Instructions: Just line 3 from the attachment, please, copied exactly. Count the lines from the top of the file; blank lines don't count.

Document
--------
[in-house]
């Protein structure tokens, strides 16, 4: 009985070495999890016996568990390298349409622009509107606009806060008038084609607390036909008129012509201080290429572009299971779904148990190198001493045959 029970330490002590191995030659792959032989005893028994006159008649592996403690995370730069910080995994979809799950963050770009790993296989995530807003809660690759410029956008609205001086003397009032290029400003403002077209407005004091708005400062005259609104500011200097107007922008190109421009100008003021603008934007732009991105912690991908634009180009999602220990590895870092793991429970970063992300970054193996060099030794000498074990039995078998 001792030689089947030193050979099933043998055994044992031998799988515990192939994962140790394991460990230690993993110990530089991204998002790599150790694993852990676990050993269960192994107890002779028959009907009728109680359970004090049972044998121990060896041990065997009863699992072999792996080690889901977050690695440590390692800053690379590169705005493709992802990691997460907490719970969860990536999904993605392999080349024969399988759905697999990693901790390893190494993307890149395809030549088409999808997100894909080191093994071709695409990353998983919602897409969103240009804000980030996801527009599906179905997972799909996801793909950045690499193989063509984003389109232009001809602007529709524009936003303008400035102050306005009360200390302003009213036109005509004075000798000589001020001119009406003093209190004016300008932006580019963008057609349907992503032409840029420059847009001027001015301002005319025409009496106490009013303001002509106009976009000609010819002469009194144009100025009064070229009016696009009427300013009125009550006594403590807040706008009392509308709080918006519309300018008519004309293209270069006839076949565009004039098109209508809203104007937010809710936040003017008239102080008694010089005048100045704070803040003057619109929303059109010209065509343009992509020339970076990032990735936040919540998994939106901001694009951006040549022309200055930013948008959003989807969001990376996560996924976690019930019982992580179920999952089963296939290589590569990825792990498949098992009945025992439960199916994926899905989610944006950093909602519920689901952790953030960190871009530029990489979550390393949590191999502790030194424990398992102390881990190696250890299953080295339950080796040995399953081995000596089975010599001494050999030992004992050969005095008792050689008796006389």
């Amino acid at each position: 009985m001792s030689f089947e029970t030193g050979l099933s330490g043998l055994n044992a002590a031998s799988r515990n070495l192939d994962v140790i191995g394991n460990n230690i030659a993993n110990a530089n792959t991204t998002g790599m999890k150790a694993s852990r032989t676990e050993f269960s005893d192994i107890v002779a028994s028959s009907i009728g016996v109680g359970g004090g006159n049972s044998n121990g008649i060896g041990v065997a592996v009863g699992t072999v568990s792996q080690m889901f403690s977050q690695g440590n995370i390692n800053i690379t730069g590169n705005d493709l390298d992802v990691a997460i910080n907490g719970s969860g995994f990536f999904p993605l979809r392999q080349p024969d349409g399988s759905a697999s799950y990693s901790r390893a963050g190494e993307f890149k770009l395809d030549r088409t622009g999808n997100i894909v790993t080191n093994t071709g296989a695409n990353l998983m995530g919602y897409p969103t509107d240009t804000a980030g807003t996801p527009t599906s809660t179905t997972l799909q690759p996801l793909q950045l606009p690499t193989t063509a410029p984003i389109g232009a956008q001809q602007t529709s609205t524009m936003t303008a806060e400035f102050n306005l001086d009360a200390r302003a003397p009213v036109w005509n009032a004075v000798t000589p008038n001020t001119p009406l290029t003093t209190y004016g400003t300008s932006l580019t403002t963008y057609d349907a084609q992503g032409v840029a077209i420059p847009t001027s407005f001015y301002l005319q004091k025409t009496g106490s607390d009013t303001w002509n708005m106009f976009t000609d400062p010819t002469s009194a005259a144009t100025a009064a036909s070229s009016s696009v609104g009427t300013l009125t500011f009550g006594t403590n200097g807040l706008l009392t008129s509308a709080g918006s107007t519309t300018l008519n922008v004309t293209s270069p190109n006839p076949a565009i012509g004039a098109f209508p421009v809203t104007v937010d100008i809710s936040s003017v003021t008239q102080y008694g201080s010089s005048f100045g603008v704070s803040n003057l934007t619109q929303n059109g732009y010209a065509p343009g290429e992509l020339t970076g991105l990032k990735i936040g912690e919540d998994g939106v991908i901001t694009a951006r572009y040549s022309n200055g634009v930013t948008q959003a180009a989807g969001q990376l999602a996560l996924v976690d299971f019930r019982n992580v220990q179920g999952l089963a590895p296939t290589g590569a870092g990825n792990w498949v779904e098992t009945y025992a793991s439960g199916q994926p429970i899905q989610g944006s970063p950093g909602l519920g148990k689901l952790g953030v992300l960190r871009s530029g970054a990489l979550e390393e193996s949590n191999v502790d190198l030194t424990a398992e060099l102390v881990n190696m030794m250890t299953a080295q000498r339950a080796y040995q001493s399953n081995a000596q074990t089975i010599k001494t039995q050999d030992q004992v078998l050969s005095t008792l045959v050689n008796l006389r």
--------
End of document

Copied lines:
């Amino acid at each position: 009985m001792s030689f089947e029970t030193g050979l099933s330490g043998l055994n044992a002590a031998s799988r515990n070495l192939d994962v140790i191995g394991n460990n230690i030659a993993n110990a530089n792959t991204t998002g790599m999890k150790a694993s852990r032989t676990e050993f269960s005893d192994i107890v002779a028994s028959s009907i009728g016996v109680g359970g004090g006159n049972s044998n121990g008649i060896g041990v065997a592996v009863g699992t072999v568990s792996q080690m889901f403690s977050q690695g440590n995370i390692n800053i690379t730069g590169n705005d493709l390298d992802v990691a997460i910080n907490g719970s969860g995994f990536f999904p993605l979809r392999q080349p024969d349409g399988s759905a697999s799950y990693s901790r390893a963050g190494e993307f890149k770009l395809d030549r088409t622009g999808n997100i894909v790993t080191n093994t071709g296989a695409n990353l998983m995530g919602y897409p969103t509107d240009t804000a980030g807003t996801p527009t599906s809660t179905t997972l799909q690759p996801l793909q950045l606009p690499t193989t063509a410029p984003i389109g232009a956008q001809q602007t529709s609205t524009m936003t303008a806060e400035f102050n306005l001086d009360a200390r302003a003397p009213v036109w005509n009032a004075v000798t000589p008038n001020t001119p009406l290029t003093t209190y004016g400003t300008s932006l580019t403002t963008y057609d349907a084609q992503g032409v840029a077209i420059p847009t001027s407005f001015y301002l005319q004091k025409t009496g106490s607390d009013t303001w002509n708005m106009f976009t000609d400062p010819t002469s009194a005259a144009t100025a009064a036909s070229s009016s696009v609104g009427t300013l009125t500011f009550g006594t403590n200097g807040l706008l009392t008129s509308a709080g918006s107007t519309t300018l008519n922008v004309t293209s270069p190109n006839p076949a565009i012509g004039a098109f209508p421009v809203t104007v937010d100008i809710s936040s003017v003021t008239q102080y008694g201080s010089s005048f100045g603008v704070s803040n003057l934007t619109q929303n059109g732009y010209a065509p343009g290429e992509l020339t970076g991105l990032k990735i936040g912690e919540d998994g939106v991908i901001t694009a951006r572009y040549s022309n200055g634009v930013t948008q959003a180009a989807g969001q990376l999602a996560l996924v976690d299971f019930r019982n992580v220990q179920g999952l089963a590895p296939t290589g590569a870092g990825n792990w498949v779904e098992t009945y025992a793991s439960g199916q994926p429970i899905q989610g944006s970063p950093g909602l519920g148990k689901l952790g953030v992300l960190r871009s530029g970054a990489l979550e390393e193996s949590n191999v502790d190198l030194t424990a398992e060099l102390v881990n190696m030794m250890t299953a080295q000498r339950a080796y040995q001493s399953n081995a000596q074990t089975i010599k001494t039995q050999d030992q004992v078998l050969s005095t008792l045959v050689n008796l006389r």